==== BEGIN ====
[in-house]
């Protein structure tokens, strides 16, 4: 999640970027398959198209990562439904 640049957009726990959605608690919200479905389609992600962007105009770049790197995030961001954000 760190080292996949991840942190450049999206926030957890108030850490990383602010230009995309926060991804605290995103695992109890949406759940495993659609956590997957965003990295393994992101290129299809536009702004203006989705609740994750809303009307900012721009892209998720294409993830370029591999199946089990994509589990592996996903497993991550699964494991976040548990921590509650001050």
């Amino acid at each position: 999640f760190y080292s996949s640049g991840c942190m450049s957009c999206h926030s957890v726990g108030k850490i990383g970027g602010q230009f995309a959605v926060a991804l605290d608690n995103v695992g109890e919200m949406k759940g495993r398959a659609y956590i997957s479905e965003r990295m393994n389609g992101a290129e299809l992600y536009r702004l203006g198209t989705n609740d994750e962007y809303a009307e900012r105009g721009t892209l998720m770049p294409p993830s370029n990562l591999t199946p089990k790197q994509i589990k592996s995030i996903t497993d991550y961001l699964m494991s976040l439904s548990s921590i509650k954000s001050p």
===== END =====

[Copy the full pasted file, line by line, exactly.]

[in-house]
């Protein structure tokens, strides 16, 4: 999640970027398959198209990562439904 640049957009726990959605608690919200479905389609992600962007105009770049790197995030961001954000 760190080292996949991840942190450049999206926030957890108030850490990383602010230009995309926060991804605290995103695992109890949406759940495993659609956590997957965003990295393994992101290129299809536009702004203006989705609740994750809303009307900012721009892209998720294409993830370029591999199946089990994509589990592996996903497993991550699964494991976040548990921590509650001050």
């Amino acid at each position: 999640f760190y080292s996949s640049g991840c942190m450049s957009c999206h926030s957890v726990g108030k850490i990383g970027g602010q230009f995309a959605v926060a991804l605290d608690n995103v695992g109890e919200m949406k759940g495993r398959a659609y956590i997957s479905e965003r990295m393994n389609g992101a290129e299809l992600y536009r702004l203006g198209t989705n609740d994750e962007y809303a009307e900012r105009g721009t892209l998720m770049p294409p993830s370029n990562l591999t199946p089990k790197q994509i589990k592996s995030i996903t497993d991550y961001l699964m494991s976040l439904s548990s921590i509650k954000s001050p």